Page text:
Not only had Chris secured me a photographers pass for the weekend, he’d also arranged with good friend and owner of World Racing, Chris Rado (thanks Chris!) to give me access to their fabrication shop to make a few repairs/alterations to Rosie.

I arrived at World Racing’s Torrance headquarters to find Chris and his RV set-up in the car park. I was soaked after an unbelievably heavy downpour heading into town on I-405. That though was soon forgotten about when Chris took me out to his favourite Indian restaurant, run by a Sikh, that evening. Incredibly good food served up in US proportions!

As had been the case in the UK, Chris new everyone in the race paddock and we were well fed and watered as we cruised around on his scooter. Everything from Sushi to breakfast burritos meant we were never hungry.

I’d previously only seen Formula Drift once on TV and wasn’t particularly taken with it. However, to see it close up and in such a confined space was quite a spectacle and all of a sudden the skill became apparent.


Formula Drift Finals - Irwindale 2010


Formula Drift Finals - Irwindale 2010

You can see my photos from the weekend in the Formula Drift Finals – Irwindale 2010 gallery

Basically drivers run in pairs in a knock-out formula. Each pair has two runs where each driver takes a turn to lead. Around the course a various markers and points are scored for speed, style, accuracy (getting close to the markers) and proximity to the leading driver. Unlike other tarmac motorsports, the idea isn’t to keep the wheels inline but to ‘drift’ like a rally car around the course.


Playing the Pro - Formula Drift Finals

Modifications (Teccy  – girls and pen pushers may want to skip this bit)

After a cracking weekend at the event where I got to shoot with some of Chris’s exotic Nikkor lenses, we returned to the workshop where fabricator Tito set about making some repairs/mods to Rosie. First up was to find a durable replacement to my tooltube issue. At the local metal supplier I bought a length of 4” aluminium tube. Tito welded a plate on one end and in a moment of genius Chris found a plumbers pipe pressure testing plug that was not only waterproof but needed no machining to fit.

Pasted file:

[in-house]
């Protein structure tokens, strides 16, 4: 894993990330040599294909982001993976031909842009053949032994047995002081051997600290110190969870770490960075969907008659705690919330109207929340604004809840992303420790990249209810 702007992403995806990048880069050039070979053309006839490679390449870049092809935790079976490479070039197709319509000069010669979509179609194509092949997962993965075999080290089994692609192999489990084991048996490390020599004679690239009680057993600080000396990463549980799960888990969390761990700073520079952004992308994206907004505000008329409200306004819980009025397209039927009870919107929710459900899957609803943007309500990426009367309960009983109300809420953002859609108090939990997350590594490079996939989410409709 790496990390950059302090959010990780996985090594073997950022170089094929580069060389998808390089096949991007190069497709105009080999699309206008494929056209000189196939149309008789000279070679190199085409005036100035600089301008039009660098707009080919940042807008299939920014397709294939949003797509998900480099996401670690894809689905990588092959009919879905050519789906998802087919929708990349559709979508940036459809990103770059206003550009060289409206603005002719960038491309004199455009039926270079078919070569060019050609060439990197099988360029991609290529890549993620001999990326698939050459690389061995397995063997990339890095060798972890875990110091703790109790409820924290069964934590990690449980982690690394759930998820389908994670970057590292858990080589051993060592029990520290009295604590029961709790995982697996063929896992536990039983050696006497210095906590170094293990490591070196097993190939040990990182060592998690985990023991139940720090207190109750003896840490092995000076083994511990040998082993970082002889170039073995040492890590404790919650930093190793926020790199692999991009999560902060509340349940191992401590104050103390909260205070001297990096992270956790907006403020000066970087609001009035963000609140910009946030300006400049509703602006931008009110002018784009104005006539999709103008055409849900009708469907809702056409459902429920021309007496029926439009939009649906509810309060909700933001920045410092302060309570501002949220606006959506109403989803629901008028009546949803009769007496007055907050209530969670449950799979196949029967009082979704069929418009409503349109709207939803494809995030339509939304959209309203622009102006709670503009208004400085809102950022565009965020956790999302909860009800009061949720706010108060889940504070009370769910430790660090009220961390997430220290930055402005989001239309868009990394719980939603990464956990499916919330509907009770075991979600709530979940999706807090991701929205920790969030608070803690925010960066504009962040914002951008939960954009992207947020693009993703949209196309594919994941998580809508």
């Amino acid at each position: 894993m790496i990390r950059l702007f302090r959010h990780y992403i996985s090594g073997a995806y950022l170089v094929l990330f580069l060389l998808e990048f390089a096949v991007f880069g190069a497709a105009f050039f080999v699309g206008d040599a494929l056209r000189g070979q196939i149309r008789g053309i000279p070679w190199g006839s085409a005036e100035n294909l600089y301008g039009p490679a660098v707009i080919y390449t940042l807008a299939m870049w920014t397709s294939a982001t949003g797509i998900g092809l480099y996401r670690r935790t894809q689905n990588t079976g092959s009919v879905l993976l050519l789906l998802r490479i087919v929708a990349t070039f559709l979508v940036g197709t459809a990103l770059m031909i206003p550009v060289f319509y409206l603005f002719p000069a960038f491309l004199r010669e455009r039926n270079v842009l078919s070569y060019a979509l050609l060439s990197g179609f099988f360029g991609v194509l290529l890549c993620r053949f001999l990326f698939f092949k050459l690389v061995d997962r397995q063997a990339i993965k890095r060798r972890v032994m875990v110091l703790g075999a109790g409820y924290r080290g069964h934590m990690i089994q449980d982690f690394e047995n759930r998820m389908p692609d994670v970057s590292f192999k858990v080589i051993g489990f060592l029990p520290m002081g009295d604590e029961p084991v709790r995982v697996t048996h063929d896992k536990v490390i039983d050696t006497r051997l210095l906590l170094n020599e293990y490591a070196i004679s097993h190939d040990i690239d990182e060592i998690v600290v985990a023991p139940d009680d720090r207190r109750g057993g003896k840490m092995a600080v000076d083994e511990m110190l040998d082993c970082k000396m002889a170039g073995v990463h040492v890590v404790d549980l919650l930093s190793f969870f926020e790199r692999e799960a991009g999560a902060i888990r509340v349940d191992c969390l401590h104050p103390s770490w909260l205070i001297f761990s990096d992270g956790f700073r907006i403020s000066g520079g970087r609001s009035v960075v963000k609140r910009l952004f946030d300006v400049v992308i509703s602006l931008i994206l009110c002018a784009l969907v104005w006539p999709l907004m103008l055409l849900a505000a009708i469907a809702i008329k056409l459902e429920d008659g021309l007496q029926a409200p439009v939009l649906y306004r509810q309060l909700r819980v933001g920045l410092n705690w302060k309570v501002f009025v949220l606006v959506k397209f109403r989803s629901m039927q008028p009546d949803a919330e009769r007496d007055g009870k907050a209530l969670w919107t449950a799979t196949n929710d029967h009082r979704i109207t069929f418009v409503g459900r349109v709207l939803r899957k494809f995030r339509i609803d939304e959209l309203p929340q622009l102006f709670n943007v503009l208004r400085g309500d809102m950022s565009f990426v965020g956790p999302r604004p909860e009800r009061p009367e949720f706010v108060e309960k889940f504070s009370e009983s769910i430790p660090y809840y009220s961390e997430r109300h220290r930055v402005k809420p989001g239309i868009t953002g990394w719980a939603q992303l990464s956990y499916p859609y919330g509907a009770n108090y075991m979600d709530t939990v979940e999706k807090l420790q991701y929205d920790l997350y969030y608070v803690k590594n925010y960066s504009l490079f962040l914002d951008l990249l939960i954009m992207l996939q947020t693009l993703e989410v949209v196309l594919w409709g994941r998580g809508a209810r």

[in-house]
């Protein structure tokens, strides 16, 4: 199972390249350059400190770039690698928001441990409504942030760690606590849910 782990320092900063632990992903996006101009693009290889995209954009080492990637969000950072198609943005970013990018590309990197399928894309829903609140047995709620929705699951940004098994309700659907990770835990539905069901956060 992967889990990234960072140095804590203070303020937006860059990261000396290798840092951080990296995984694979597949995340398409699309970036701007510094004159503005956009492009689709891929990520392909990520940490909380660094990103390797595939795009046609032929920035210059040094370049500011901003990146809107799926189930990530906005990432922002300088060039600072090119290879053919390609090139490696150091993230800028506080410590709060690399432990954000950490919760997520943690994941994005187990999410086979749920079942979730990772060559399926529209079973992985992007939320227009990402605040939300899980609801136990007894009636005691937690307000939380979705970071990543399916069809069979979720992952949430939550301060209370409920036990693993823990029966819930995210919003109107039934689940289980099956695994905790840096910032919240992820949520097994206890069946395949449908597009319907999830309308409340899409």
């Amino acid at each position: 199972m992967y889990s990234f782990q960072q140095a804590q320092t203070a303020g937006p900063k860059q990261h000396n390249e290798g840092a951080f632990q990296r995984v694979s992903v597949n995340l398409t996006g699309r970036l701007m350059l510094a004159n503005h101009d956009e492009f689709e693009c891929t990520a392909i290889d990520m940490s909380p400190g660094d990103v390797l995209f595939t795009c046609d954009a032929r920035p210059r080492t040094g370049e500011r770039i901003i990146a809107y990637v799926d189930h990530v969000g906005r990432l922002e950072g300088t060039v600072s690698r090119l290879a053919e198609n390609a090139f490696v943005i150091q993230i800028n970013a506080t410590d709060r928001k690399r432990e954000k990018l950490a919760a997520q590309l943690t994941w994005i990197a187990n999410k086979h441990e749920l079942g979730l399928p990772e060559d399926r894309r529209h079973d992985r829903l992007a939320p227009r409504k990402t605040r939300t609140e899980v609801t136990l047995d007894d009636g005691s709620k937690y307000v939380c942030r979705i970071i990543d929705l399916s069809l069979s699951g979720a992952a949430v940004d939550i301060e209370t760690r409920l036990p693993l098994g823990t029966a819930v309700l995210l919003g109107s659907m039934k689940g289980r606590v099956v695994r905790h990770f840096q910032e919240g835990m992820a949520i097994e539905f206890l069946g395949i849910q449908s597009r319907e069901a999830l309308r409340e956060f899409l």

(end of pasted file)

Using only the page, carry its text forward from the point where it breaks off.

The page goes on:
Tito extended the drop of the r/h pannier frame and made some half-round brackets to clamp the aluminium tube to.

Tito welds my pannier frame

Sand and grit had worn away at the sidestand pivot so much so that the stand (in the folded position) had to be held away from the swingarm with a bungee strap. Tito built up the frame with weld and did the same with the stand before grinding both to fit without the previous freeplay.

Aluminium Tooltube

Finally it was time to move on. I’d planned on entering Mexico two weeks previously but the chance to spend a week with Chris was too good to miss. We had a great time hanging out, telling stories and generally sharing a British sense of humour that I guess both of us miss on a daily basis. Chris – I look forward to next time.

With 'Mucky' Chris Harrington

Final Stop

It was after dark when I rolled into the El Cajon home of Ken and Laura Nelson. Several months ago Ken had read one of my posts on the ADV Rider website and invited me to stay on my way through.

Unbeknown to me, Ken had taken the following day off work to show me around the area. We drove into San Diego to visit the aircraft carrier/floating museum USS Midway (highly recommended) as well as visiting a local fish wholesalers owned by another member of the San Diego Adventure Riders group. During our tour of the plant we were fed shrimp eggs (like caviar) straight from the shrimp (about U$60 a portion in a Japanese restaurant) and left with a huge bag of fish and scallops the size of ice hockey pucks!